Saturday 21 September 2019

Gardening tasks for August

By Andrew Collyer

any of the above - or preferably all of the above

Rudbeckia laciniata 'Herbstsonne'

There is no rest for the wicked. Having taken a relaxing couple of weeks thinking my garden might well do the same I'm back out there, nose to the grindstone and shoulder to the wheel.

As always at this time of year there seems to be a re-emergence of weeds in lawns. Its a little early still to apply autumn lawn weed and feed treatments - in Ireland with our moist and mild climate the grass season can be a month longer than many textbooks would suggest, so I would hold off until mid-September for that.

In the meantime you can spot treat weeds with a selective lawn weed killer, one that kill broadleaved plants but not grasses. Buy ready-mixed solutions or, if mixing yourself, be sure to follow the mixing ratios carefully as while the weed killer is selective to broad leaves a strong mix will damage your grass as well. I speak from experience.

If you have a moss problem you can start treating that too. Sulphate of iron will do the trick but blacken the moss that will need raking out afterwards.

A newish product called Mo Bactor contains a bacteria that eats away the moss leaving no blackened areas and requiring no raking. It does contain a slow-release fertiliser but I would not see any harm applying that even at this time of year. Of course it is expensive compared to sulphate of iron.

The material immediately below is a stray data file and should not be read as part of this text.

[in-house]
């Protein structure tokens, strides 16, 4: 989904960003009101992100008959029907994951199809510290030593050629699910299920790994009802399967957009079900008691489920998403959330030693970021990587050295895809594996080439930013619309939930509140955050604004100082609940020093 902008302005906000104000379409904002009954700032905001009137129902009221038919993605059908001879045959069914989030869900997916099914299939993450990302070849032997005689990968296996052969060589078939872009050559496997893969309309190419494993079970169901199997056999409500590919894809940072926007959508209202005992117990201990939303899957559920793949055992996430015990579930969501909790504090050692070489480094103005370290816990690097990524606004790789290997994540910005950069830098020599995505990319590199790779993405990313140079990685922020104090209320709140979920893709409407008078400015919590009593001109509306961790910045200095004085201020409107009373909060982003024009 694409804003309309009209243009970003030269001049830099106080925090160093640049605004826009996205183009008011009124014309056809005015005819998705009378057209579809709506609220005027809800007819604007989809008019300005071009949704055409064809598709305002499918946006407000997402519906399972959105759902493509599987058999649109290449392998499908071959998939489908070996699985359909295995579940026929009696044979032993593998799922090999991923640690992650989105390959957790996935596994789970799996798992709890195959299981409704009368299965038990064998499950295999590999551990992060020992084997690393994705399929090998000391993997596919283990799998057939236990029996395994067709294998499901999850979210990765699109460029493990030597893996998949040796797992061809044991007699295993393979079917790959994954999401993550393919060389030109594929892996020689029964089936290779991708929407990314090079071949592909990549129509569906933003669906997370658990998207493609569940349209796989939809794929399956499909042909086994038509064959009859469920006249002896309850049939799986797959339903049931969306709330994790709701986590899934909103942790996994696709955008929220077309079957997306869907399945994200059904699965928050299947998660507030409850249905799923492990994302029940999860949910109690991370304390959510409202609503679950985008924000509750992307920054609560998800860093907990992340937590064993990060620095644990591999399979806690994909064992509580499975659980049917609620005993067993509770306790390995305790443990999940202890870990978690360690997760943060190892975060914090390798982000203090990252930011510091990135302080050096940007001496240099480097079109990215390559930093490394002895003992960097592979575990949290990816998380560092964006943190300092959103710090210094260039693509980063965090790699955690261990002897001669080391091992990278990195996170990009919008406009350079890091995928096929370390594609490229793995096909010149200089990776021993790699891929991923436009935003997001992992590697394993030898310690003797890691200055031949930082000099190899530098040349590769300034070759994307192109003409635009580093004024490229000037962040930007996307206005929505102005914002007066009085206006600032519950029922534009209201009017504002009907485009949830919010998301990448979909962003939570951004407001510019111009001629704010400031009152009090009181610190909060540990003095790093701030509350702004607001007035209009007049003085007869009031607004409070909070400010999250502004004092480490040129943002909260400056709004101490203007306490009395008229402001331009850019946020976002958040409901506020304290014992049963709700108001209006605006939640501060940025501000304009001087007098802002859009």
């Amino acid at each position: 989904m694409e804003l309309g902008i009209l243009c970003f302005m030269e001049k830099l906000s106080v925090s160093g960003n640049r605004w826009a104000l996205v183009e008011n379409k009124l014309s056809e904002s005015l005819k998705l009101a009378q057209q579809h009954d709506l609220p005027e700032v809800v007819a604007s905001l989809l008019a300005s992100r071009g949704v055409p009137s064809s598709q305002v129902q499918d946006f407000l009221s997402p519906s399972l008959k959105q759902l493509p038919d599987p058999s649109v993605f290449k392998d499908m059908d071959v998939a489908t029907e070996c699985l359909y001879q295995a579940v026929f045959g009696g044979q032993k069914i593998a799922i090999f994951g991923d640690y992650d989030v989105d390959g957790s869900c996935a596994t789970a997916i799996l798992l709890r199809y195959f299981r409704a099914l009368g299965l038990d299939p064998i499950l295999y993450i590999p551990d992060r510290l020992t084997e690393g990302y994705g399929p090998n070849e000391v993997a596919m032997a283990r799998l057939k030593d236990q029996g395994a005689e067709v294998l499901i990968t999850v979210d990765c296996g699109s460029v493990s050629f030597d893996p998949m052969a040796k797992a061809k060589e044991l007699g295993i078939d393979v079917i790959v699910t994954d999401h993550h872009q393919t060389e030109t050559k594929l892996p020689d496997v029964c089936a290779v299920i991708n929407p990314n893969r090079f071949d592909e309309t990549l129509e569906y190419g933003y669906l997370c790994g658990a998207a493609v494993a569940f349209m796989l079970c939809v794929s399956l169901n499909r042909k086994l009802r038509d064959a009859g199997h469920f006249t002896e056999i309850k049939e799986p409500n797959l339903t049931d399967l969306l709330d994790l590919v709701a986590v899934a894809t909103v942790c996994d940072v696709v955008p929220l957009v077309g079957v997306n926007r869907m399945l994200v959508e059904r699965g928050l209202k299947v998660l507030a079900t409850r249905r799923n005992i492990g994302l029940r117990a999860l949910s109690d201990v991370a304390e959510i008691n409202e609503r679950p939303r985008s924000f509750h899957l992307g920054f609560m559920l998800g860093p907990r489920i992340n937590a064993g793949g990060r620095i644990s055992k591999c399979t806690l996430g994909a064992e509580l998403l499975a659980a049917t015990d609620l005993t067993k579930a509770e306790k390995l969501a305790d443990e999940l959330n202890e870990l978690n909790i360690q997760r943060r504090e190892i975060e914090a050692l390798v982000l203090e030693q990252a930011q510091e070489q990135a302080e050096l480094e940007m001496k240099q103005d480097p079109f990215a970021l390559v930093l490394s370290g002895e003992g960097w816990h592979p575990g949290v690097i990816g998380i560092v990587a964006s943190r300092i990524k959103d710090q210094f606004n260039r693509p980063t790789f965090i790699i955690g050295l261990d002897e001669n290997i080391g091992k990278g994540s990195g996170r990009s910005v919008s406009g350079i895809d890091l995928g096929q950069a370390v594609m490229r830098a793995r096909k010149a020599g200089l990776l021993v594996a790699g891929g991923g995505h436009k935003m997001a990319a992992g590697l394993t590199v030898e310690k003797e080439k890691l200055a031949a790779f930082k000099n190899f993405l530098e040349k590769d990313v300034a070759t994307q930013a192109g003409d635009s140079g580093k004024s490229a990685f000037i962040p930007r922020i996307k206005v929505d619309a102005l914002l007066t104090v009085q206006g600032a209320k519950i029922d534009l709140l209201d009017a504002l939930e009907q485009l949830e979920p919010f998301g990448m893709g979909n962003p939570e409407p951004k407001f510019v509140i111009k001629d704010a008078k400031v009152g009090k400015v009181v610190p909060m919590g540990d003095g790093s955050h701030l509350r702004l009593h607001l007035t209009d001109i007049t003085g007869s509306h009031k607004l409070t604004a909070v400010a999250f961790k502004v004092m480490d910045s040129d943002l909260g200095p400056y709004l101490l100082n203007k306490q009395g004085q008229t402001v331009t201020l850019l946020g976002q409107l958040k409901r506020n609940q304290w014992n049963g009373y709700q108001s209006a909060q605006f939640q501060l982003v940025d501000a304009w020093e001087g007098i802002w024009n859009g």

Lavendula angustifolia needs clipping back now, leave the taller Lavendula x intermedia varieties for another couple of weeks. Don't cut into the old wood with no foliage as it won't regrow but do cut back hard to live growth. Wisterias are also due a summer prune. Remove all the new lateral shoots and those that are long and wispy back to about twenty centimetres of the old growth. This only needs to be done on established plants that are of a size you want. On young plants tie in new growth to supports to create your desired framework and remove any excess.

A second hedge clipping can be done now. This will keep your hedge really tight and compact in growth and looking good through the rest of the year. Clipping now will also allow any new growth to harden off before winter. Pruning rambling roses can also be carried out now in a similar way to the wisteria but try to remove a quarter of the old growth and replace with strong new shoots. Continue to dead head herbaceous plants like Phygelius, Penstemon and Dahlias to encourage flowering well into autumn. I leave the seed heads of Agapanthus, Libertia, Astilbe and Dierama as they are attractive in their own right, I do give a couple of liquid feeds just to strengthen the plants energy levels.

Seed collecting is another job on the list. Beans and peas in the vegetable garden can be dried and used next year. Herbaceous plants like foxgloves, aquilegia and honesty will self seed but if you want to control their spread remove the seed heads early then dry them out and store for controlled sowing later.

You can still take semi hardwood cuttings of Hydrs fangea, Fuchsia and most woody plants but do this before the end of the month. Strong strawberry runners can be removed and discarded or used to replenish or replace your old existing stock.

Be vigilant with your regular watering of plants in pots, even if it rains it probably won't be sufficiant to what is required. Liquid feed annual bedding on at least a weekly basis, often at this time of year these plants can begin to tire but if looked after they will continue to produce flowers for at least another month.

If you stll have time on your hands you can turn over your compost heap with a garden fork to encourage faster decomposition.

When all these little jobs are done sit down with a cup of tea and plan your spring flowering bulb planting scheme for September planting.

Wexford People

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